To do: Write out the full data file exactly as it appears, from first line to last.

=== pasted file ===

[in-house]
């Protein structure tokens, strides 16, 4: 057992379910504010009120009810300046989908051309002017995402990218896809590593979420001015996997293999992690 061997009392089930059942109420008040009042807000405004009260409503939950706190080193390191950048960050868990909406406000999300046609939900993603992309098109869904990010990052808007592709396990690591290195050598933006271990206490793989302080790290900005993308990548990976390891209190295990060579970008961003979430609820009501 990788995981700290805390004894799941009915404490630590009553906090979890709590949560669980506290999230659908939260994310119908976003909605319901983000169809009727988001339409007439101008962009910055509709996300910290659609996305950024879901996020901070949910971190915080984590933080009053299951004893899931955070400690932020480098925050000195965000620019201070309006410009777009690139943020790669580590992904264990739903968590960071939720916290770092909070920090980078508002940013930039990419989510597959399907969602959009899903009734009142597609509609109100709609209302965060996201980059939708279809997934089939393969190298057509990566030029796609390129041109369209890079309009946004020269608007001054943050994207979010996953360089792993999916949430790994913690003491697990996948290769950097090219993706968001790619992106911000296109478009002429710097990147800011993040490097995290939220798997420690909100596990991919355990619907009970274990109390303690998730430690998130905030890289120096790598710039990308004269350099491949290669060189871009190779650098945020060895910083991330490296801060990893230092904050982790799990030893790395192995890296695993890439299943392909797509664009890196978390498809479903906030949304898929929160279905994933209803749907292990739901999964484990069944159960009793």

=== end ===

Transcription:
[in-house]
């Protein structure tokens, strides 16, 4: 057992379910504010009120009810300046989908051309002017995402990218896809590593979420001015996997293999992690 061997009392089930059942109420008040009042807000405004009260409503939950706190080193390191950048960050868990909406406000999300046609939900993603992309098109869904990010990052808007592709396990690591290195050598933006271990206490793989302080790290900005993308990548990976390891209190295990060579970008961003979430609820009501 990788995981700290805390004894799941009915404490630590009553906090979890709590949560669980506290999230659908939260994310119908976003909605319901983000169809009727988001339409007439101008962009910055509709996300910290659609996305950024879901996020901070949910971190915080984590933080009053299951004893899931955070400690932020480098925050000195965000620019201070309006410009777009690139943020790669580590992904264990739903968590960071939720916290770092909070920090980078508002940013930039990419989510597959399907969602959009899903009734009142597609509609109100709609209302965060996201980059939708279809997934089939393969190298057509990566030029796609390129041109369209890079309009946004020269608007001054943050994207979010996953360089792993999916949430790994913690003491697990996948290769950097090219993706968001790619992106911000296109478009002429710097990147800011993040490097995290939220798997420690909100596990991919355990619907009970274990109390303690998730430690998130905030890289120096790598710039990308004269350099491949290669060189871009190779650098945020060895910083991330490296801060990893230092904050982790799990030893790395192995890296695993890439299943392909797509664009890196978390498809479903906030949304898929929160279905994933209803749907292990739901999964484990069944159960009793």